Fun and 'political games' at Holyrood council tax vote
There was much laughter in Holyrood tonight. And the topic? The council tax - and an increase in charges for Bands E to H.
Not, you would think, a customary topic for laughter - unless you are one of those who find comical solace in the minutes of Audit Scotland.
No, the laughter tonight was of the nervous or satirical variety. Every time an MSP spoke of avoiding "political games", their rivals chortled uncontrollably.
Every time an MSP urged their rivals to "consider the voters", those self-same rivals giggled and pointed fingers.
At one point, when it came to the votes, Liz Smith of the Conservatives complained that her voting console wasn't working.
She had to cross the floor (actually she went round the back of the chamber) to sit with Labour where, apparently, the kit was functioning. This entirely sensible move got a bigger laugh than the last time Morecambe and Wise played the Royal Variety Show.
It was all very strange. But then the proceedings themselves were curious. Parliament had allocated a whole twenty minutes to discuss the Scottish Statutory Instrument designed to increase the levy on those upper bands.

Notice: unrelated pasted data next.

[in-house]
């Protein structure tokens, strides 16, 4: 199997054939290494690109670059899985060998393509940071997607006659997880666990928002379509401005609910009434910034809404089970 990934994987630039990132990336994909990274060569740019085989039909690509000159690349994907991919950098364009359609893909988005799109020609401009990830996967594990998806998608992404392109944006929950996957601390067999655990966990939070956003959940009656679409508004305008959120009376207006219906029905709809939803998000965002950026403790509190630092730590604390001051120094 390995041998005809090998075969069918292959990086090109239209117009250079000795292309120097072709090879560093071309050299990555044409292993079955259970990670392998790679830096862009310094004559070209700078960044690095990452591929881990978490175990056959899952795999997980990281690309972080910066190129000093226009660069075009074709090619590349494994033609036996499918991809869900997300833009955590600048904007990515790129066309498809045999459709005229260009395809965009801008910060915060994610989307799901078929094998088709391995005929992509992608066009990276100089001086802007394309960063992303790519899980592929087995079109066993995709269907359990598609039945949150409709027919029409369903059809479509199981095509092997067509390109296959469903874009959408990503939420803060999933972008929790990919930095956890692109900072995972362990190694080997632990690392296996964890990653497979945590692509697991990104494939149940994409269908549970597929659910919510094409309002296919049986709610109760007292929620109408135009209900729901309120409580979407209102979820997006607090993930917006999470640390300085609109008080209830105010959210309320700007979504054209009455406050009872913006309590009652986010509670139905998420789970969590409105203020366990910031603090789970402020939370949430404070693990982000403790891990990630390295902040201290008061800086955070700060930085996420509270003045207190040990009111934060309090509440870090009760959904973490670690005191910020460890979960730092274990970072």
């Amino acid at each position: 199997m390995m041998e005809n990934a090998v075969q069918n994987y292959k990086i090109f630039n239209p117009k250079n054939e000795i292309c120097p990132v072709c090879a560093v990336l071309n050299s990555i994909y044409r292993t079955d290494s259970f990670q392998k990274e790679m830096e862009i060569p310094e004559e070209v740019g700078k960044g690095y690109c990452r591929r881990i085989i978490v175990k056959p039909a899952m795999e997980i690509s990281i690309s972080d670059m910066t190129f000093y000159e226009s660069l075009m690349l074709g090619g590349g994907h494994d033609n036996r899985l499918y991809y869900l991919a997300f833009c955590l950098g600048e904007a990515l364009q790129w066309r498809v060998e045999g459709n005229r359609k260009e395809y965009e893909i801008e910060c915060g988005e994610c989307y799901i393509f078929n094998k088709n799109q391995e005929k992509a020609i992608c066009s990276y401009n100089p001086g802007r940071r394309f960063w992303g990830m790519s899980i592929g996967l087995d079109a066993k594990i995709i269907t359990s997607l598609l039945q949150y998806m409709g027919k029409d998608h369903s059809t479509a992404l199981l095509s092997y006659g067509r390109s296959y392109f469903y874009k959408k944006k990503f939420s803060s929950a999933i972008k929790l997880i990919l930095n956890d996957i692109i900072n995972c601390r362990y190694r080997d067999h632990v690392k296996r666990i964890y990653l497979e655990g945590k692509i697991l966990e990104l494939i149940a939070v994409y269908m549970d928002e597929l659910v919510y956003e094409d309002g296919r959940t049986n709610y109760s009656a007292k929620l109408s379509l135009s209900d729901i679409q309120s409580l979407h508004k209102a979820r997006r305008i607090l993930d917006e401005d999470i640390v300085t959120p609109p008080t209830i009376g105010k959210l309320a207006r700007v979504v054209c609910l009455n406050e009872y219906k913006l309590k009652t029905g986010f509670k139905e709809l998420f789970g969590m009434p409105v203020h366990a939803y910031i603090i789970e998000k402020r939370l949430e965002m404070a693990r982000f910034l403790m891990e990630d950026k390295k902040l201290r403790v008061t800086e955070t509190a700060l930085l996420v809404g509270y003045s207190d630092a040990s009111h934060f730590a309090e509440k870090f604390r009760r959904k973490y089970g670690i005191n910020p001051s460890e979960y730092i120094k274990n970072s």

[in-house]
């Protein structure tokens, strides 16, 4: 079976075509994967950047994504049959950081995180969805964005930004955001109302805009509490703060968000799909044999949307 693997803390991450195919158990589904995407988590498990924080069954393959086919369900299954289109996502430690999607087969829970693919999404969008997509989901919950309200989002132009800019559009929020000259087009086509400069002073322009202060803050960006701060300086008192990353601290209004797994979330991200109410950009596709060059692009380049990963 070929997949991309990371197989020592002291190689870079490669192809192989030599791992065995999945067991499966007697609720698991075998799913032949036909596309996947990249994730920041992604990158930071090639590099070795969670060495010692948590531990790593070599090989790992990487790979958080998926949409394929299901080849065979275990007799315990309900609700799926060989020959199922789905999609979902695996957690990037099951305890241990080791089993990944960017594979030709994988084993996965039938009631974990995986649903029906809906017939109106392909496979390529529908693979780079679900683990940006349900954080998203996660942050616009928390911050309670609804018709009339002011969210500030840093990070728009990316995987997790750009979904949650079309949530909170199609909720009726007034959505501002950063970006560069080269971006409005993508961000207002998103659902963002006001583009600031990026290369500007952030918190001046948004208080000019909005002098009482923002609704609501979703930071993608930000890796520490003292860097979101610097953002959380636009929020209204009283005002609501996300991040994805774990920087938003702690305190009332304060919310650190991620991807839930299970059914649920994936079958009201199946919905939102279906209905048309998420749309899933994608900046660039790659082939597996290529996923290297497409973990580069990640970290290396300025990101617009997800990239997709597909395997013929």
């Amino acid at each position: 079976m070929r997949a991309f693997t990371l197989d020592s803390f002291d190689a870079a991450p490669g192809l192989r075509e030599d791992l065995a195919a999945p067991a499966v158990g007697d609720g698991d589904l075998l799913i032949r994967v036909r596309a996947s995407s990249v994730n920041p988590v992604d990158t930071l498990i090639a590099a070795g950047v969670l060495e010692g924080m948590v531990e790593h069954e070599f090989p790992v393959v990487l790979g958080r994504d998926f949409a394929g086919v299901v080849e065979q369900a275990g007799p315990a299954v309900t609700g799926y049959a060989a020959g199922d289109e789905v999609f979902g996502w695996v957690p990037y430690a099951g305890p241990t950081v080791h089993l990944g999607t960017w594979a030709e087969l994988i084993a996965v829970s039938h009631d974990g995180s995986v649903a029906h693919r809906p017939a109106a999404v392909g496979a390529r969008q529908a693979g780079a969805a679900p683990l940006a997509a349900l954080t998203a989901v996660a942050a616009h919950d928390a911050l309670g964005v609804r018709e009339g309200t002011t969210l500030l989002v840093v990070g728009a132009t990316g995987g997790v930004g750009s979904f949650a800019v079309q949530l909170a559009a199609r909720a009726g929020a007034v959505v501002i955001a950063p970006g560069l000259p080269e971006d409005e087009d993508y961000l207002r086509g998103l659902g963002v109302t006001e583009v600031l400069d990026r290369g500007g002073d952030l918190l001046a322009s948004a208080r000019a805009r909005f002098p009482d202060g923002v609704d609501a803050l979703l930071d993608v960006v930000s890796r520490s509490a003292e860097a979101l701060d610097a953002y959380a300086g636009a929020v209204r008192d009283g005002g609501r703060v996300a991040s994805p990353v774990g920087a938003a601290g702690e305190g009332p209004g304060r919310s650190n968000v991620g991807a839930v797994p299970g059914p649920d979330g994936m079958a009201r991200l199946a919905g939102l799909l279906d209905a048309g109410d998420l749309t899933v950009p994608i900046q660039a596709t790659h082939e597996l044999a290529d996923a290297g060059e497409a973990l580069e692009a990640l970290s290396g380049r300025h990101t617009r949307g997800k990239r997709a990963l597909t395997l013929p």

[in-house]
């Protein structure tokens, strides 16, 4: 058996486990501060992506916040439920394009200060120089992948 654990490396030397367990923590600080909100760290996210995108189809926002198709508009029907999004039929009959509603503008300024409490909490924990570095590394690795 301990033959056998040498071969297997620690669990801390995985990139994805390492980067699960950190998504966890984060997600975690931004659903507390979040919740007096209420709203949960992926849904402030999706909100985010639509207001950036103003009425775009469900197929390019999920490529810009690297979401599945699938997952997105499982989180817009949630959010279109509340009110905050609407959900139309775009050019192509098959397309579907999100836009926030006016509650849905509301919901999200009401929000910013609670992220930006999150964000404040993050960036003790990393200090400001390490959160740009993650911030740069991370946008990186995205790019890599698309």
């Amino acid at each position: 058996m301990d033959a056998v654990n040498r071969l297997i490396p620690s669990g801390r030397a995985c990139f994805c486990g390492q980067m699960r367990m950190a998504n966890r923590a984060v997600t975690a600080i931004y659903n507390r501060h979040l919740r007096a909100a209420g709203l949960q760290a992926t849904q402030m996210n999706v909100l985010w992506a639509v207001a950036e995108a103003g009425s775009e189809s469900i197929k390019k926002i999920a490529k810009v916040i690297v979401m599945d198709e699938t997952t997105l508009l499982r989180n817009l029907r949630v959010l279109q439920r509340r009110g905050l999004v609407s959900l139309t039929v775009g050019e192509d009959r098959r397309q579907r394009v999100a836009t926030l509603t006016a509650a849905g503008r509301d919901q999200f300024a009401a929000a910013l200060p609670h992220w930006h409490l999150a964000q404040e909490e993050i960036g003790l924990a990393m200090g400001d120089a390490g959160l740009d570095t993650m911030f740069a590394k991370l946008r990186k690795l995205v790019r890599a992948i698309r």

The rest of the afternoon was taken up by discussing Scotland's digital future. I am told by those who were there that it was riveting.
To be fair, such SSIs customarily attract minimal attention. They are part of routine government business. But these are not ordinary times. This is not routine politics.
The SNP is in a minority - and, boy, do the other parties want to emphasise that point. I detect a real difference from the parliament of 2007/2011 - when deals were common, especially between the SNP and the Conservatives over the budget.
Now the Tories, emboldened by their electoral second place, are resisting SNP blandishments - while Labour, the Greens and the Lib Dems are similarly immune to appeals for consensus. This may change - there may yet be bargains to come - but right now the tone is different.
The outcome? Parliament carried an amendment from the Greens which gave the go-ahead to the upper band increases but added some decidedly sharp criticism of the government which, understandably, was inimical to ministers and their supporters.
In vain, did Derek Mackay, the finance secretary, accuse his opponents of opportunism. In vain, did he advance a neutral amendment of his own - offering talks and stressing the twin aims of a progressive and fair local government finance system.
In order to secure those higher band charges, in order to secure the anticipated £100m for spending on school attainment, SNP MSPs were obliged to swallow their pride and vote for an amended motion approving the SSI which criticised their own government.